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Texas

UNT guard Rubin Jones returns from knee injury

Ruby Jones hit the ball off a couple of Middle Tennessee players, stormed out into the open and dunked two-handed on Saturday before sliding back into the Murphy Center.

A wild run by the North Texas guard capped off a wild comeback from a 19-point deficit in a 56–51 win that was particularly memorable for Jones. The win kept UNT in the thick of the U.S. conference title race and marked the latest step in a long journey after a slew of knee issues for dynamic point guard Mean Green.

The Houston native struggled with tendonitis in his left knee last season, which saved him from a UNT loss to Virginia in the National Invitation Tournament. A few weeks later, doctors had to surgically repair the meniscus in the same knee.

There were moments during the off-season when UNT coaches wondered if Jones would play at all this season, let alone make an impact, as he has done so far.



Ruby Jones


“The incessant pain was the worst part of it,” Jones said. “You think you’re fine, but you jump or land the wrong way and everything goes back to where it hurts. In the Bahamas championship match, I hit my knee. It swelled up a lot. It took three weeks before he was back to normal.”

Jones looked like himself for the first time in a long time in UNT’s victory over MTSU. The junior led Mean Green with a season-high 13 points off the bench, and he’ll look to build on that game when UNT (13-3, 4-1) hosts Louisiana Tech at the Super Pit tonight.

UNT won three games in a row after losing to the Florida Atlantic at the start of the C-USA season. A win tonight will send Mean Green to a rematch on Saturday in Boca Raton with a chance to avenge that loss and possibly tie against the FAU at the top of the league standings.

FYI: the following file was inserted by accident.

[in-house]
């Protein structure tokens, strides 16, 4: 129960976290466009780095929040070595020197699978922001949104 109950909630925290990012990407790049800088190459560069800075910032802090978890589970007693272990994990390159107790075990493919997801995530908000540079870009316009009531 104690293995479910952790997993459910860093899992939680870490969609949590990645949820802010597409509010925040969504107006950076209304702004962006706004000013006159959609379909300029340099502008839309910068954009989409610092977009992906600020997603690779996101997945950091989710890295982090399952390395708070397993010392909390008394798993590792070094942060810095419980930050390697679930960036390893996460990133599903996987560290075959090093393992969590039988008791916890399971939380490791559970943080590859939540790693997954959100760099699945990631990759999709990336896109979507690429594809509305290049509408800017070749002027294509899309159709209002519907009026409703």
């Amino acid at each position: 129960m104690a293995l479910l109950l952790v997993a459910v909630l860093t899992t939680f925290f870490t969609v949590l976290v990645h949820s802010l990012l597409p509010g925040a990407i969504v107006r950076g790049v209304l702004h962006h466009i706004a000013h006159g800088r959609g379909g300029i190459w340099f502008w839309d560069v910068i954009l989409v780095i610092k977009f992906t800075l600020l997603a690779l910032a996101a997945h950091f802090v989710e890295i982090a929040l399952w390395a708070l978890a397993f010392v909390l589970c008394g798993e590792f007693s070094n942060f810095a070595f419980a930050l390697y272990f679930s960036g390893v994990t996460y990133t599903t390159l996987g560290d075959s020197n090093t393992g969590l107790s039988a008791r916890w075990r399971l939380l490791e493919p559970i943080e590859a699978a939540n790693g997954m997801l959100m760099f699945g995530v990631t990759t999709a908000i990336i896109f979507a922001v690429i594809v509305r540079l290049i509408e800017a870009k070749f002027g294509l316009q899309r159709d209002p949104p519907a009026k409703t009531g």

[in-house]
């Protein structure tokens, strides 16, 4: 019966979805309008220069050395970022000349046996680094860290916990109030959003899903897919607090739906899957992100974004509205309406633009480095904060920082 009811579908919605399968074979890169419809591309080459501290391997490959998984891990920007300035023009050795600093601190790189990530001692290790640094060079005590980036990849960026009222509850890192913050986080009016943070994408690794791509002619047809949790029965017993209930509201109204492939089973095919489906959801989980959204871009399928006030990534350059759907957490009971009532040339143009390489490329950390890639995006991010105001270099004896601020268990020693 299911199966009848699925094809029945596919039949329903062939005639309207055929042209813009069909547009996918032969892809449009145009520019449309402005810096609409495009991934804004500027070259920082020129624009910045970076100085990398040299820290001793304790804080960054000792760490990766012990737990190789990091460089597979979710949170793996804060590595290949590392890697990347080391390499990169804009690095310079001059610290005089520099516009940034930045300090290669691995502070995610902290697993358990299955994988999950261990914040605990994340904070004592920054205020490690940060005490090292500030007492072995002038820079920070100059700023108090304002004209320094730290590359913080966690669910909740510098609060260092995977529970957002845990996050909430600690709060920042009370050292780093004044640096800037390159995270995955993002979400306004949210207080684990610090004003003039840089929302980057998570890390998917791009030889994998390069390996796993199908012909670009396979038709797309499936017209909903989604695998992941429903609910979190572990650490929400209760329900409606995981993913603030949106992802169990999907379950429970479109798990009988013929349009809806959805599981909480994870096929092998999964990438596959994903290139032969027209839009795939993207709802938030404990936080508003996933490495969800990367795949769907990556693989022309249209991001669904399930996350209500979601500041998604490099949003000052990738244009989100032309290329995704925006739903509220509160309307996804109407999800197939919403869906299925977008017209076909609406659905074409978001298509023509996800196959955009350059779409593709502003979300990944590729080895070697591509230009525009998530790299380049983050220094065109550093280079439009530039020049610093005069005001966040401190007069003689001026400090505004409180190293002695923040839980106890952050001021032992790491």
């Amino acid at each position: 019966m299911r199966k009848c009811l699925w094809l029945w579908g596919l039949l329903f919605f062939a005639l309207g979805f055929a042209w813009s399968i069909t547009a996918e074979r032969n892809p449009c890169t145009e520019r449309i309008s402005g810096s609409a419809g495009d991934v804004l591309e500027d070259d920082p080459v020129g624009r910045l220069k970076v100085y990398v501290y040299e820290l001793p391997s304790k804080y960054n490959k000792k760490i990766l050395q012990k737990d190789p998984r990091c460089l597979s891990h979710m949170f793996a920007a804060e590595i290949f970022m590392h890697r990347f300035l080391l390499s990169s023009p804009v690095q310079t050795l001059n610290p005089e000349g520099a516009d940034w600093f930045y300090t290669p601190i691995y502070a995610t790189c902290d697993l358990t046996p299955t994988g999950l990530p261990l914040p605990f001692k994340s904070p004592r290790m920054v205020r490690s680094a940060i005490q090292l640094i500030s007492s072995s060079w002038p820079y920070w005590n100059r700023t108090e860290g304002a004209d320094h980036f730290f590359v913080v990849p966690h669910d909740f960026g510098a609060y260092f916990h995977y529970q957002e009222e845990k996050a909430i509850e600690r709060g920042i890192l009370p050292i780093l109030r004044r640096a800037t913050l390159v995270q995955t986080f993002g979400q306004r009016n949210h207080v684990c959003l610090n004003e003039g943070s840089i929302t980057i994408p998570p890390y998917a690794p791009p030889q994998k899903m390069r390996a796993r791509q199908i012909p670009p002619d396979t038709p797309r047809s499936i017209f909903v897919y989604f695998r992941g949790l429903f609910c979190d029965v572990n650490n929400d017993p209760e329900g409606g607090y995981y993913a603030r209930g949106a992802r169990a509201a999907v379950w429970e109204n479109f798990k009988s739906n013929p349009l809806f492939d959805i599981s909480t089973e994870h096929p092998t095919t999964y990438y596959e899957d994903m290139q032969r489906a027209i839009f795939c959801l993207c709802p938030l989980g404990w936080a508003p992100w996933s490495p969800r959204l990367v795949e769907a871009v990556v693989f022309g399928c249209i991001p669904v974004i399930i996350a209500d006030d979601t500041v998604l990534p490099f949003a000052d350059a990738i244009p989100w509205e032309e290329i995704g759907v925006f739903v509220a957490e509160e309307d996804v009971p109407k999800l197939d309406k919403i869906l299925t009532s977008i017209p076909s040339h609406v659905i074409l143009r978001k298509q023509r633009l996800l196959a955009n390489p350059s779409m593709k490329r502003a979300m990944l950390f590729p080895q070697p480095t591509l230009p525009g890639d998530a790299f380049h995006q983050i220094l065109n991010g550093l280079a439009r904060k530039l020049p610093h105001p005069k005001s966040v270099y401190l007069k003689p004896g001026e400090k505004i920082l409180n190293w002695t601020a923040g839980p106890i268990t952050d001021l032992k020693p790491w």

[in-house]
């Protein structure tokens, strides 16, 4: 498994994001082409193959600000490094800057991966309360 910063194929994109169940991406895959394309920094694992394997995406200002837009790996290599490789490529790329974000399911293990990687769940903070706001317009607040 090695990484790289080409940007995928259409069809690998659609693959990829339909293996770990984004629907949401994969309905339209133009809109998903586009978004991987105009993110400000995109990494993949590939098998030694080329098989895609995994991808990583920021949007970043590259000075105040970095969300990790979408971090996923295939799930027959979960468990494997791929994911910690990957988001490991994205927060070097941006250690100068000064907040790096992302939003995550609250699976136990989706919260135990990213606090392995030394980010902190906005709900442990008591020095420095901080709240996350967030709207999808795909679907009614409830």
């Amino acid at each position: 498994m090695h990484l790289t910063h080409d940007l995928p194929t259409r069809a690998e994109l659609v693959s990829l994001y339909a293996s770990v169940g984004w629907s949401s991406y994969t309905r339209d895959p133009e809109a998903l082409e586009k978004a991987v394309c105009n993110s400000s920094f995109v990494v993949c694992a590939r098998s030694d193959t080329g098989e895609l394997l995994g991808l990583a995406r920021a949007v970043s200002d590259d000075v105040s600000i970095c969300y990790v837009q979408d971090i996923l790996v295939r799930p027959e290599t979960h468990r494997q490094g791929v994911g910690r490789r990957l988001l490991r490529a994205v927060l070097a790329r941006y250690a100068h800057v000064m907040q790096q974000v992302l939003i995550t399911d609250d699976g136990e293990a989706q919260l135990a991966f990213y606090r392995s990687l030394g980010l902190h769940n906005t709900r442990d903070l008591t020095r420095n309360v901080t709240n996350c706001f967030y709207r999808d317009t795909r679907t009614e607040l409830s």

The Owls will face the Florida International on Wednesday night.

UNT has won regular or post-season C-USA titles in each of the past three years. With Jones back healthy, Mean Green is doing much better, extending this streak.

“The speed, athleticism and feel of the Rubin’s game make a huge difference in allowing everyone to take easier shots,” said UNT coach Grant McCasland. “His influence in attack is huge, but sometimes his defense is more important. He gives us an elite defender with the ball that allows us to set up our defense. We are at our best when Rubin guards the ball.”

It’s been that way since the start of last season, when Jones started the first 30 games of the year. There are brighter players in the UNT roster. Tylor Perry is the Mean Green’s top scorer and has a penchant for the dramatic, landing shot after shot.

Center Abu Usman controls the paint and occasionally throws hard dunks.

Both usually outshine Jones, who does the dirty work of setting up other players on offense and protecting the opposition’s best perimeter player. Last season, he averaged 8.2 points and 3.0 rebounds per game, finishing third on the team with 68 assists.